While political and social theorists largely agree that a given society’s legitimacy and worth can be measured by the degree to which justice is achieved, few agree on what justice actually means. Indeed, it is an understatement to remark that efforts at articulating a lucid conception of justice have resulted in many overlapping, and at times conflicting, notions. These range from little more than justifications for revenge – referred to as retributive justice – to theories of justice that concentrate on preventing injustices from arising in the first place – creating the conditions which justice requires in order to be realized. An example of this latter notion of justice is distributive justice. Popularized by the American philosopher John Rawls, distributive justice seeks to distribute society’s resources in a fair manner. Somewhere between retributive justice theories and distributive justice theories rests restorative justice, which more or less sees justice arising from the restoration of a wronged party’s pre-wronged position.

While distributive and restorative justice tend to be viewed as more or less distinct, a critical look at the former reveals that in at least one crucial respect theories of distributive justice are highly flawed; to the degree that they neglect considering a restorative justice dimension, distributive justice theories fail to recognize how society’s resources and wealth became so unjustly distributed in the first place.

Advocates of distributive justice argue that a society’s resources ought to be distributed in an equitable manner. In addition to taking the position that people have an ethical duty to help one another, there is a human rights aspect to this argument as well: all people have a right to a certain basic level of welfare. As such, resources need to be distributed in such a way as to allow all people to benefit. At first blush this seems hardly objectionable. However, there is considerably more to this injustice-demanding-correction than the moral issue of inequitable resource distribution. Beyond the wrong inhering in a situation which finds some having so much food that, for example, it rots before they can even use it – or they destroy it intentionally to keep up its exchange-value while people are starving to death the world over – lies the wrong of how they acquired control of so many resources in the first place, and how the rest of the people of the world lost control of these resources.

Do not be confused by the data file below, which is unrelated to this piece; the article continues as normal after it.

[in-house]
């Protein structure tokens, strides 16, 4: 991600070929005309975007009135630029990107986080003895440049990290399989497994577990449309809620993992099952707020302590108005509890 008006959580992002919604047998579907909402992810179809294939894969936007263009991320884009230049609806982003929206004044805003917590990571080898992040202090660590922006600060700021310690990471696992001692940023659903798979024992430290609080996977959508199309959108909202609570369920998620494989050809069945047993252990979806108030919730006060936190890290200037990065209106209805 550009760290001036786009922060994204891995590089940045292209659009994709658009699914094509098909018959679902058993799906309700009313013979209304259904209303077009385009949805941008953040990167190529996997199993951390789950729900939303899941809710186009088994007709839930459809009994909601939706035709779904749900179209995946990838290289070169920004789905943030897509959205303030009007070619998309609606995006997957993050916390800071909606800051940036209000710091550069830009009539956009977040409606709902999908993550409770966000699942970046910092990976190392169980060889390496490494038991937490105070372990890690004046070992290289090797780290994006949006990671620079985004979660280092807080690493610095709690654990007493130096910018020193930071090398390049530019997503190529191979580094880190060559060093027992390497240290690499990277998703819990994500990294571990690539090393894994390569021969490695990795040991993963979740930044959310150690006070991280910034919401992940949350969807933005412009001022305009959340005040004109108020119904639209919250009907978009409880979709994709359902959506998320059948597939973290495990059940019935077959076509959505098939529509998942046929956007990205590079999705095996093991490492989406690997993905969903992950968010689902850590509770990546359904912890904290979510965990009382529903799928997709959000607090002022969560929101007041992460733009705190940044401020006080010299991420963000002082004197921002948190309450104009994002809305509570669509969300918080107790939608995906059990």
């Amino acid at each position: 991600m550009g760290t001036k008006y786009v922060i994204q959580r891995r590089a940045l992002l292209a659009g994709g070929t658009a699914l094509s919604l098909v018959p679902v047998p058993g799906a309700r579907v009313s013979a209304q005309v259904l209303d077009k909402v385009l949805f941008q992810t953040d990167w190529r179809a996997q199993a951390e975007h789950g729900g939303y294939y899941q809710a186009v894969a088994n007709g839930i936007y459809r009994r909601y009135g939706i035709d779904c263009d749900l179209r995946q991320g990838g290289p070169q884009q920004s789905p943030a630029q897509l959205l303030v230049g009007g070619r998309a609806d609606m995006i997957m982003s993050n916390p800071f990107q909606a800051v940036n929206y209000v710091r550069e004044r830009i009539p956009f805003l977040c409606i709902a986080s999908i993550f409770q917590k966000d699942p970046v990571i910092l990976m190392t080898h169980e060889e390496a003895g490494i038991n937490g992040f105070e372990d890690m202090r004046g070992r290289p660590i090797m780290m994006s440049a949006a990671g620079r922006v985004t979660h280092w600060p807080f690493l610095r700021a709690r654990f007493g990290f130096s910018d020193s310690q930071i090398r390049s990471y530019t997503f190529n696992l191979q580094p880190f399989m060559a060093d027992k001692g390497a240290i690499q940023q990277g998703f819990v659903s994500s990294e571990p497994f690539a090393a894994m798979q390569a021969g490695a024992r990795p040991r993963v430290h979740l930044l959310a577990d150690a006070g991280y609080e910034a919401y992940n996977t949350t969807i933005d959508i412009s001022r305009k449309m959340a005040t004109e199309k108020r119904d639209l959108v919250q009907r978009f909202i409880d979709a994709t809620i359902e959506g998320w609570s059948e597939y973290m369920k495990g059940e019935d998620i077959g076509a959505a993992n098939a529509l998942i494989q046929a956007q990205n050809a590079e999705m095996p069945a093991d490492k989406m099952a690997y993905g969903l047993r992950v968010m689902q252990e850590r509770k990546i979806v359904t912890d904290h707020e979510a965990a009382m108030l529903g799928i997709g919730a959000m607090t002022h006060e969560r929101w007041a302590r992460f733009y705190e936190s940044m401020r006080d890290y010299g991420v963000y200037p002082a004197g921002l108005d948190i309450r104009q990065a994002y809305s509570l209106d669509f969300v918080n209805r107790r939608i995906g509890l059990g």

Despite the ideological dogma to the contrary, the wealthy did not come into possession of the majority of the world’s resources by virtue of a more successful cultivation of the land, greater assiduousness, divine selection, etc. Rather, the historical fact is that this acquisition was carried out by means of a conquest that itself constitutes a monumental series of harms. As Balzac remarked in his Pere Goriot, behind every great fortune there lies a great crime. And the great fortunes deriving from the enclosure, privatization, and sale of what was formerly commonly owned land in Britain and Europe, among other places, not to mention the genocidal conquests of the Americas, Africa, and parts of Asia – among other former colonial possessions – are not excepted from Balzac’s observation. Indeed, the persuasiveness of distributive justice theories lies not so much in the recognition that the great majority of the resources of the world are held in a very few hands and that an equitable distribution of these would contribute to a just world. This is only part of the persuasiveness of these theories. The other part rests in the recognition that these very resources were once – and not very long ago, either – more or less held in common by most people in the world, and were only concentrated into extreme wealth by way of a series of murderous expropriations, and assembled into their valuable forms by mass enslavement, coerced labor, and other harms. As such, the redistribution of the world’s wealth is not simply a matter of distributive justice; it is a matter of restorative justice as well.